Oikos 'shooter' One Goh faces multiple murder counts

Police photo of One Goh 4 April 2012 Police said that One Goh was looking for a female administrator before he opened fire

Related Stories

The man accused of Monday's shooting rampage at a California university has been charged with seven counts of murder and three of attempted murder.

One Goh, 43, allegedly opened fire at Oikos University, a small Christian college in Oakland, killing seven people and injuring three others.

Mr Goh, a former nursing student at the institution, did not enter a plea.

The shootings were the deadliest attack on a US campus since a gunman killed 32 people at Virginia Tech in 2007.

Mr Goh was arrested at a supermarket in the nearby city of Alameda, about an hour after the mid-morning shootings.

'Anger management'

According to court documents, he has admitted to police bringing a .45-calibre handgun and four magazines of ammunition to the university.

Police say he acknowledged shooting people and fleeing the scene.

Officials have said Mr Goh was expelled from the college for "anger management" issues.

But one administrator told the Associated Press news agency that Mr Goh had dropped out, and had repeatedly asked for a tuition refund.

Ellen Cervellon said that Mr Goh had told her that other students had teased him at the school.

Police initially believed Ms Cervellon, the nursing programme director, was Mr Goh's intended target.

However, they now say that another female administrator was the target.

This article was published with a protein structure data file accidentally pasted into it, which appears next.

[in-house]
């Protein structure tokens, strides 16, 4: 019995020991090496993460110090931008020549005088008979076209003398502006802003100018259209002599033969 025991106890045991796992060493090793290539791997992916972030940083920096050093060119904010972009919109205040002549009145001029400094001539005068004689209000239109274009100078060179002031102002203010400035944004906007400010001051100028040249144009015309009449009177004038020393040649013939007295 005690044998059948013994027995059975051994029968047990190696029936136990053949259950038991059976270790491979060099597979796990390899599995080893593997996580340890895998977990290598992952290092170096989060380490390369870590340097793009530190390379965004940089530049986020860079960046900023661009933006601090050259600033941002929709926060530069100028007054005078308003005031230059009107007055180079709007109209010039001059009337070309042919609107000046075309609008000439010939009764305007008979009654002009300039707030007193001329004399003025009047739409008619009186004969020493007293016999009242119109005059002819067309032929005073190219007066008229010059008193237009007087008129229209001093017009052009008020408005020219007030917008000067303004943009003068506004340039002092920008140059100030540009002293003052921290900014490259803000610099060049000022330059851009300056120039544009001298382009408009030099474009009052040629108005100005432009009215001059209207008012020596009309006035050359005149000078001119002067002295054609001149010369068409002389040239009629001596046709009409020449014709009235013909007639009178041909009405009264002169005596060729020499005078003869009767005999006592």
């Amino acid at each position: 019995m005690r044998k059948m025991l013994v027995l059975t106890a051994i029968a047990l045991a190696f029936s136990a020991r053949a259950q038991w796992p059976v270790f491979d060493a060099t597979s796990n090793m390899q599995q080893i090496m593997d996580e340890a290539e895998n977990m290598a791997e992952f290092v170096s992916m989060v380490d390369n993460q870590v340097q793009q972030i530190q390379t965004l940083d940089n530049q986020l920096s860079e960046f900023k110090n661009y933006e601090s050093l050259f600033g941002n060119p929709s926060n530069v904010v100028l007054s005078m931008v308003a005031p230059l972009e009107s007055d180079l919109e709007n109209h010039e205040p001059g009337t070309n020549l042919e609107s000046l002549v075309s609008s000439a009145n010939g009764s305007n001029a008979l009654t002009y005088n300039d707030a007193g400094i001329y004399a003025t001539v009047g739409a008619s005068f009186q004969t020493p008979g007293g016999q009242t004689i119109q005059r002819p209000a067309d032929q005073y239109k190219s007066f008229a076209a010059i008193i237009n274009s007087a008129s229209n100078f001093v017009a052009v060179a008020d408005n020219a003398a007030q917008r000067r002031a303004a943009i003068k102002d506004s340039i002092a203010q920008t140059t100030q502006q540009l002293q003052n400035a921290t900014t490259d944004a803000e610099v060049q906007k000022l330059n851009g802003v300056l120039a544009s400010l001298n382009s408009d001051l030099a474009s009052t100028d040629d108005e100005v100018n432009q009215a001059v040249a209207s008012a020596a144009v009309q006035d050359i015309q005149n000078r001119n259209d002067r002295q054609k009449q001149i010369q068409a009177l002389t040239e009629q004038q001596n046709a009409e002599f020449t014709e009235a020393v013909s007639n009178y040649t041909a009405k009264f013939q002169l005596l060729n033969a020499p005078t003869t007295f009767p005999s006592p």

They have not identified her, saying she fears for her safety.

Mr Goh previously lived in Virginia, and records show he was tens of thousands of dollars in debts.

More on This Story

Related Stories

More US & Canada stories


Features & Analysis

Elsewhere on the BBC

  • BooksNew novels

    BBC Culture takes a look at ten new books to read in March


  • TomatoesClick Watch

    The smart garden that fits inside your house and provides fresh healthy food

Try our new site and tell us what you think. Learn more
Take me there

Copyright © 2015 BBC. The BBC is not responsible for the content of external sites. Read more.

This page is best viewed in an up-to-date web browser with style sheets (CSS) enabled. While you will be able to view the content of this page in your current browser, you will not be able to get the full visual experience. Please consider upgrading your browser software or enabling style sheets (CSS) if you are able to do so.